Sit down and talk to me.
Think of colours, shapes and harmony.
Picture it, the space becomes a scene.
Open up your eyes and start to dream.
The above verse comes from Django Django, young Scottish sojourners in a new wave of psychedelia. Last weekend marked the 40th anniversary of Pink Floyd’s release of Dark Side of the Moon, a landmark work of headphone escapism and, as the band’s Roger Waters has explained, an expression of “political, philosophical, humanitarian empathy that was desperate to get out.” The young psychedelians of today rarely rise to such lofty articulation, but their music does move minds and hearts, albeit with a more rhythmic, groove-orientated approach. Call it the light side of the moon.
When we talk about the current movement of cosmic rock and tripped-out freak folk, it should be noted that bands such as Django Django or Australia’s Tame Impala or London’s Toy or Montreal’s The Besnard Lakes are successful acts, but only relatively. Pink Floyd’s Money begins with an iconic bassline and the sounds of cash registers. It’s a screed against greed – “grab that cash with both hands and make a stash” – and it is perhaps ironic that no psychedelic act has ever piled a stash as high as Pink Floyd. Even now, with the band defunct, Floyd still enjoys cash register sounds as young fans discover the music.
What is it that attracts novices to Pink Floyd? What is it that inspires Tame Impala and wild others? The same things that triggered the original psychedelic pop movement in the 1960s: Escapism, experimentation and the open road ahead.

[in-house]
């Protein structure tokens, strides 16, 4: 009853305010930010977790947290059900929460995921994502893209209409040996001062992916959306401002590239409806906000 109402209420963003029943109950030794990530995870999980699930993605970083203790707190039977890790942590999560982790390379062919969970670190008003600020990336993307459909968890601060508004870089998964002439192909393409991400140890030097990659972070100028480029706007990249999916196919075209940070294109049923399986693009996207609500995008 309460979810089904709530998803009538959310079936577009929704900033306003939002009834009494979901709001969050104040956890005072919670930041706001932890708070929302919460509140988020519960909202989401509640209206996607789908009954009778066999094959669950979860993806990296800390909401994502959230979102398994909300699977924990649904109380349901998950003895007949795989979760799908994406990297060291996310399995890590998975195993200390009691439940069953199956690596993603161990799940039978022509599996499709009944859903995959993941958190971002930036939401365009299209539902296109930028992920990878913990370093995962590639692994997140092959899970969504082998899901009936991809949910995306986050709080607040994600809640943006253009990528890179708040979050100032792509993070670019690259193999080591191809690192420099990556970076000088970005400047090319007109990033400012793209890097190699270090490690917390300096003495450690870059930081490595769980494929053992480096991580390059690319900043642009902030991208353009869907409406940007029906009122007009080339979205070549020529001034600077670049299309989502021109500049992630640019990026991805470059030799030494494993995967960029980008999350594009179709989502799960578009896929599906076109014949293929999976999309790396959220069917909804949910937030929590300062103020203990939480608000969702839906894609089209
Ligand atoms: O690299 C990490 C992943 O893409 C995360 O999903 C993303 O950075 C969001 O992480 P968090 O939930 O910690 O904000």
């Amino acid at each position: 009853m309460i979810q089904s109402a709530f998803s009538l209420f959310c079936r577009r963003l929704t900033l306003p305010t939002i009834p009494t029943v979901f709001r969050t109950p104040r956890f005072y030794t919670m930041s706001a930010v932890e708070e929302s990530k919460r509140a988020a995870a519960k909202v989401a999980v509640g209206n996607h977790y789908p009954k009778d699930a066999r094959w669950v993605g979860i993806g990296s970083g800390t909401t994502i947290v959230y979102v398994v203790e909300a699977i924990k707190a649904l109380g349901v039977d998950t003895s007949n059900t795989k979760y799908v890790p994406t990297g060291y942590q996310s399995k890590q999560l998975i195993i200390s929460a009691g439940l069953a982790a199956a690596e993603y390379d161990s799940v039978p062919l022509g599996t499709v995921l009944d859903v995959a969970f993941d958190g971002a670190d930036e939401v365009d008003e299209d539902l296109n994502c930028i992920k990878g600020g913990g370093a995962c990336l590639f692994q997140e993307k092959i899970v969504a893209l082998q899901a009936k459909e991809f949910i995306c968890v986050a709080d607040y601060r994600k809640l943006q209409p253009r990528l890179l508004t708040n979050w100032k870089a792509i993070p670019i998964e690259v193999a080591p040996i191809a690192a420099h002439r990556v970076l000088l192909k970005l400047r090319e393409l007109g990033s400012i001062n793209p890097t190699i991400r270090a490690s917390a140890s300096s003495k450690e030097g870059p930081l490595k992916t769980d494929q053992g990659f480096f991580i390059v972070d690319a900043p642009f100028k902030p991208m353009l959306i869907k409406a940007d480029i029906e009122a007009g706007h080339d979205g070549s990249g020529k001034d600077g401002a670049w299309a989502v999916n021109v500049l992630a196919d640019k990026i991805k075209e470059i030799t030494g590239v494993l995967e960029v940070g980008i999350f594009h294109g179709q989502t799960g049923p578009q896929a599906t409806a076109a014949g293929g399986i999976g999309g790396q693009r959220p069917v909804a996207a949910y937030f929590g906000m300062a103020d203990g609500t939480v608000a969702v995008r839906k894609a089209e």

Rob Bowman, professor of ethnomusicology at Toronto’s York University, has spent the last few weeks lecturing to students on psychedelic music. He notes the music’s variety of unusual timbres and the improvisation involved, but also hits on the more conceptual attractions, including mind expansion, journeying and consciousness raising. Far out, right? “Sure, it might sound like hippie drivel, especially in 2013,” says Bowman, “but those kinds of goals can remain current forever.”
There’s no signature sound or style that tightly identifies the current class of cosmonauts. Toy, for example, moves in fluid, narcotic ways. Tame Impala rocks and riffs, and employs imaginative production and texturing. Django Django has fun with electro-quirks and tropical melodies.
Calgary’s Ghostkeeper probably would not be sub-categorized with those bands, but there’s certainly an eclecticism at work with its artful, unpredictable sound collages. Asked what ties new bands with each other and with Pink Floyd, Yes, Cream or later-era Beatles, the 34-year-old Shane Ghostkeeper suggests it’s all about the search. “We’re interested in dynamic, challenging songwriting and arrangements,” he says. “We’re people who look for adventure, not a two-minute dance.”
So, if the original psychedelians of the mid-1960s were reacting against Herman’s Hermits, today it is a rebellion against Bruno Mars and Maroon 5. Tame Impala in particular engineers its music in mischievous ways, blowing minds with 2010’s Innerspeaker and 2012’s Lonerism. “The last Tame Impala record is mixed so bizarrely, with phasers taking over the entire mix,” says Jace Lasek of The Besnard Lakes, referring to an oscillating, sweeping sound effect. “I love that stuff. It keeps me inspired, as a musician and as a producer and an engineer.”
With their fourth album (Until In Excess, Imperceptible UFO), Lasek and The Besnard Lakes continue the mission to ferry the Beach Boys further into the galaxy, perhaps dropping Phil Spector off somewhere along the way. The music is dynamic and grand, propelled by the softest afterburners and with pop sensibilities intact. “It’s our mandate as artists to keep moving, and to keep pushing music as forward and experimental as possible,” says Lasek. “Psychedelia has its heart in that idea.”
Young generations cotton to Dark Side of the Moon just as they do to a book such as Jack Kerouac’s On the Road. There’s a freshness to the nonconformity and the thrill of strapping in for the ride. Psychedelic music offered a way out in the 1960s and early-’70s, and it still does today. “I get a sense from my students that they see those parallels,” says Bowman, “and those parallels are important to the music.”Report Typo/Error